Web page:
How to use the database
A. Information in the database are organized into three main categories:
- In addition, the database also intensively features "persons" and "keywords."
B. Search options
- Users can search the database by typing in key words or phrases using characters, pinyin,
and English either within all fields or in the following search categories:
- Article titles
- Image captions
- Advertisement captions
- Personal names
C. Rules for Pinyin
- All phrases and sentences are entered syllable by syllable, i.e. each character is entered separately (not linked up),
with the following exceptions:
- Personal names (See the following section on "Personal Names" for details
- Place names: Shanghai (上海), Suzhou (蘇州), Zhongguo (中國), Meiguo (美 國), Deguo (德國) etc.
- Printed Materials and book titles: Funu shibao (婦女時報), Linglong (玲瓏), Sheying huabao (攝影畫報), Shenbao (申報), etc.
- Names for companies: Shangwu yin shu guan (商務印書館), Shanghai Hengdali yang hang (上海亨達利洋行), etc.
- Examples of phrases:
- Yun dong yu Zhongguo fu nu (運動與中國婦女)
- Shengjia feng ren nu xue xiao zhao sheng (勝家縫紉女學校招生)
- Meiguo Tanxiangshan feng jing jue jia "hu la" wu wei gai tu ren te chang (美國檀香山風景絕佳『呼啦』舞為該土人特長)
- U-Umlaut “ü”: The standard pinyin rules use ü (u-Umlaut) for four syllables: nü, nüe, lü, lüe. To facilitate and broaden search results,
all occurrences of “ü” were entered as “u” into the database: “fu nu” (婦女) was entered instead of “fu nü”.
However, when searching,
users can still enter “ü” in three ways: as “ü”, or “v”, or “u”. Thus, searching “nü zi” - or “nu zi” - or “nv zi” will each result in identical
D. Rules for personal names
- Names in Chinese characters are written in the conventional way, i.e. there is no space between characters.
- Names in Pinyin:
- Chinese names are entered with a space between family and first names: Zhou Jinjue (周今覺), Bao Tianxiao(包天笑)
- Pen names are entered syllable by syllable: Lu Xun (魯迅), Zhuo Dai (卓呆)
- Chinese transliterations of foreign names: Liefu Tuoersitai (列夫•托爾斯泰) [Leo Tolstoy], Kelisituibai Pangesi (克立司推白潘葛司) [Christabel Pankhurst]
E. Rule for Chinese Characters
- All characters are entered in traditional form. Users should enter traditional characters when searching.
- All characters are encoded according to the Unicode standard.
F. Page numbering
- Technical numbers vs. Printed numbers
- Magazines in the database do not use a consistent system for numbering pages, and many pages have no page number. Therefore, we use Technical numbers to denote the page sequence in an issue. For every issue, the “Technical number” starts with page 1 (the cover) and is then counted in sequence until the last page (the back cover).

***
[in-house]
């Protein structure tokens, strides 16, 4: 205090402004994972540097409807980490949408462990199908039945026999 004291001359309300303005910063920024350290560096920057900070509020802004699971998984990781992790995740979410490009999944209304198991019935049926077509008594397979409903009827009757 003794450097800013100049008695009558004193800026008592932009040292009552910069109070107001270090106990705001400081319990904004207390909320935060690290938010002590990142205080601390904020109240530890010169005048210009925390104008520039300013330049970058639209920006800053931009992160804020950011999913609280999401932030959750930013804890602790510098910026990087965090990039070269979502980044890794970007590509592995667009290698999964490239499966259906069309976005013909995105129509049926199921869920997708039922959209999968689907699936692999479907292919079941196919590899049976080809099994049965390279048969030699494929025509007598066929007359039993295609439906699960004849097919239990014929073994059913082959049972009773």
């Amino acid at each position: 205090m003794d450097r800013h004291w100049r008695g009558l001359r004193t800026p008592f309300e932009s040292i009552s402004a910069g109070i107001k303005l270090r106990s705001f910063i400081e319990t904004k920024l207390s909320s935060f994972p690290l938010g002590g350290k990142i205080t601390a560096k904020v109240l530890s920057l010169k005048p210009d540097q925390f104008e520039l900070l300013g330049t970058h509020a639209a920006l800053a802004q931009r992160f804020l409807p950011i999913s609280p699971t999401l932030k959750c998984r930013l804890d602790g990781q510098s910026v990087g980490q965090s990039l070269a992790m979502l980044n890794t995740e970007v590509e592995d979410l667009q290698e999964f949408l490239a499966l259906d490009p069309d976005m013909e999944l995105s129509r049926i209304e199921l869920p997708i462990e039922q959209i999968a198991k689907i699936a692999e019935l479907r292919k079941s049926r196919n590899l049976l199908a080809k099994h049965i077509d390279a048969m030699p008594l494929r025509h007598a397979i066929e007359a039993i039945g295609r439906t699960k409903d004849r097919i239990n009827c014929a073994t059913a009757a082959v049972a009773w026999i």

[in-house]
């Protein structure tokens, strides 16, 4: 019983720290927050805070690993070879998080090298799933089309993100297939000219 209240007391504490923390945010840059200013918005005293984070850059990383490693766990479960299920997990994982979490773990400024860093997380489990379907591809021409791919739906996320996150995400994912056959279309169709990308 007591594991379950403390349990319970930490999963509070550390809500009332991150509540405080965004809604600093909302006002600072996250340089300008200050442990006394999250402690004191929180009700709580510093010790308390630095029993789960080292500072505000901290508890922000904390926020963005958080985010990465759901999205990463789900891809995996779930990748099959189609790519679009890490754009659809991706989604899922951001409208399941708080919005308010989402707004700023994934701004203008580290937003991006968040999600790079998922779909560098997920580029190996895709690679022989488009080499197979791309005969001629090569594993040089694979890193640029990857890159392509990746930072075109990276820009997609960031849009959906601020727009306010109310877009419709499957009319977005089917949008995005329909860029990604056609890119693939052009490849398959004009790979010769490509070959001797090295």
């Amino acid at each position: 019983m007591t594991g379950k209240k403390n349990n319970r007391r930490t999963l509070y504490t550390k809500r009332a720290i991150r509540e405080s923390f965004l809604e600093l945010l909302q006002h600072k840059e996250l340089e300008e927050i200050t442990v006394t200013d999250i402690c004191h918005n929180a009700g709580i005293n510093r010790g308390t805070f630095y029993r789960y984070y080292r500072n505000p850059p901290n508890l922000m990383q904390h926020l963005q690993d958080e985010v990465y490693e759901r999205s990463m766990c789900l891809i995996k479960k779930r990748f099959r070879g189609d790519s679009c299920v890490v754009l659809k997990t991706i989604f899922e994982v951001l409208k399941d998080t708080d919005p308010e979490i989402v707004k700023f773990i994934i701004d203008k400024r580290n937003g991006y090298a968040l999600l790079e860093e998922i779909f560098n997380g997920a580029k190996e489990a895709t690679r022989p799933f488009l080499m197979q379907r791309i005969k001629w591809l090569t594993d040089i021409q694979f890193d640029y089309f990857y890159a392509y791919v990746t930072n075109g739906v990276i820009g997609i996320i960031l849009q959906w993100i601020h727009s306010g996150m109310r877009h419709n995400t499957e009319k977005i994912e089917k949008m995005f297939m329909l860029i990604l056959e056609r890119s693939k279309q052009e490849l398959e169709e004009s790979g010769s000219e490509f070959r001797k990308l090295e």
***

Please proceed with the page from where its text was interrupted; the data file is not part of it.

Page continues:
- Printed numbers are page numbers that are printed on the actual pages. However, due to the inconsistency of the page numbering system in the magazines, this number should be used as a reference only. It does not denote the actual page sequence in an issue.
- If no printed page number is available but a number was written by hand (e.g. often on the page of images in Linglong), the number is recorded in square brackets, such as .
- Missing pages - as we strive to find good quality images for all pages, there are still many missing pages in the various editors that we could get hold of.
- When citing from the database, users should use the printed number with technical number in square bracket [ ].
G. Language - Wenyan (文言) vs Baihua (白話):
- 的 versus 之: A vernacular text will have relatively many 的, a non-vernacular text will have very few. Connected to this, a non-vernacular text is likely to have many more occurences of 其 (in the meaning of 他的/她的/它的). (Joan, Michel)
- The use of measure words 量词 seems to be almost exclusive to modern Mandarin (i.e. vernacular). So things like 两个人, 三棵树, 四种想法 and so on will occur rarely in non-vernacular texts. Instead, in those texts, you would find numbers linked directly to nouns, for instance 二人, or behind nouns 理由有三. Annother example: Liang Qichao's (arguable a very "modern" type of classical Chinese) writing contains no measure words at all. Whereas if we leaf through one or two pages of a Lu Xun story, we can find lots of them. (Michel)
- The use of question particles 吗 and 呢, as opposed to 乎 and other such particles, is another possible marker. (Michel)
- Mentioned in most of the introductions: the vernacular is largely (something like 92%) bisyllabic, such as 我手写我口, it is five monosyllabic words in a row, with no connecting particles, which is virtually impossible in modern Chinese. (Michel)
- The aspect marker 了 and negative marker 没 are very uncommon in non-vernacular. Even something like 没有 is more likely to be 不有 in classical. (Michel)
- Some dictionaries (such as the PC version of the ABC Dictionary) give frequency percentages for the occurrence of certain words in modern vernacular. It might be possible to draw up a list of characters/words that would normally have a very high frequency in modern Chinese. If the text you are dealing with does not have a high frequency of those words, it is likely that it is not a modern text. (Michel)